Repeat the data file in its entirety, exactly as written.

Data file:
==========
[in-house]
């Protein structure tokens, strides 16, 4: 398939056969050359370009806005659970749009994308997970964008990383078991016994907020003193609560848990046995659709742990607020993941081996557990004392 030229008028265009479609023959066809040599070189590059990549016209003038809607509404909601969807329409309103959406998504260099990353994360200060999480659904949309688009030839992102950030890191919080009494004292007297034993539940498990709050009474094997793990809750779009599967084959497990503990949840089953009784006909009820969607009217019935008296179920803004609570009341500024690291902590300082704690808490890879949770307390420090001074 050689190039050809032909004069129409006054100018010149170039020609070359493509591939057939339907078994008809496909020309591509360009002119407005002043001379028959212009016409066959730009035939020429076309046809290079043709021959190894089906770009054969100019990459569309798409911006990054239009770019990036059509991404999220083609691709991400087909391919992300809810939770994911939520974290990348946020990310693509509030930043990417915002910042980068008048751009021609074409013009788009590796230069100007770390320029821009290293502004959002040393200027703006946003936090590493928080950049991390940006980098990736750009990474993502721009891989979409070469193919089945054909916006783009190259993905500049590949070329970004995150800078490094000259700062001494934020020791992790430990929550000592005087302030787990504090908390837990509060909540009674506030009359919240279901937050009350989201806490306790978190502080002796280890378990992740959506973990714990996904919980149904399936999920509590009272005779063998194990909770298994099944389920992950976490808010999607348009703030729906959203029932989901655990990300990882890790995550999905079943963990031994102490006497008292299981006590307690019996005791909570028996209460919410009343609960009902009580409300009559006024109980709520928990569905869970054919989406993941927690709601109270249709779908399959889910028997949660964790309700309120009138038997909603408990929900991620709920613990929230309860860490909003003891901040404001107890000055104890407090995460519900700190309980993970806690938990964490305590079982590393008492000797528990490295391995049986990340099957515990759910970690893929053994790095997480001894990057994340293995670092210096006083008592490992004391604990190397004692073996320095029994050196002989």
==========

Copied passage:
[in-house]
């Protein structure tokens, strides 16, 4: 398939056969050359370009806005659970749009994308997970964008990383078991016994907020003193609560848990046995659709742990607020993941081996557990004392 030229008028265009479609023959066809040599070189590059990549016209003038809607509404909601969807329409309103959406998504260099990353994360200060999480659904949309688009030839992102950030890191919080009494004292007297034993539940498990709050009474094997793990809750779009599967084959497990503990949840089953009784006909009820969607009217019935008296179920803004609570009341500024690291902590300082704690808490890879949770307390420090001074 050689190039050809032909004069129409006054100018010149170039020609070359493509591939057939339907078994008809496909020309591509360009002119407005002043001379028959212009016409066959730009035939020429076309046809290079043709021959190894089906770009054969100019990459569309798409911006990054239009770019990036059509991404999220083609691709991400087909391919992300809810939770994911939520974290990348946020990310693509509030930043990417915002910042980068008048751009021609074409013009788009590796230069100007770390320029821009290293502004959002040393200027703006946003936090590493928080950049991390940006980098990736750009990474993502721009891989979409070469193919089945054909916006783009190259993905500049590949070329970004995150800078490094000259700062001494934020020791992790430990929550000592005087302030787990504090908390837990509060909540009674506030009359919240279901937050009350989201806490306790978190502080002796280890378990992740959506973990714990996904919980149904399936999920509590009272005779063998194990909770298994099944389920992950976490808010999607348009703030729906959203029932989901655990990300990882890790995550999905079943963990031994102490006497008292299981006590307690019996005791909570028996209460919410009343609960009902009580409300009559006024109980709520928990569905869970054919989406993941927690709601109270249709779908399959889910028997949660964790309700309120009138038997909603408990929900991620709920613990929230309860860490909003003891901040404001107890000055104890407090995460519900700190309980993970806690938990964490305590079982590393008492000797528990490295391995049986990340099957515990759910970690893929053994790095997480001894990057994340293995670092210096006083008592490992004391604990190397004692073996320095029994050196002989």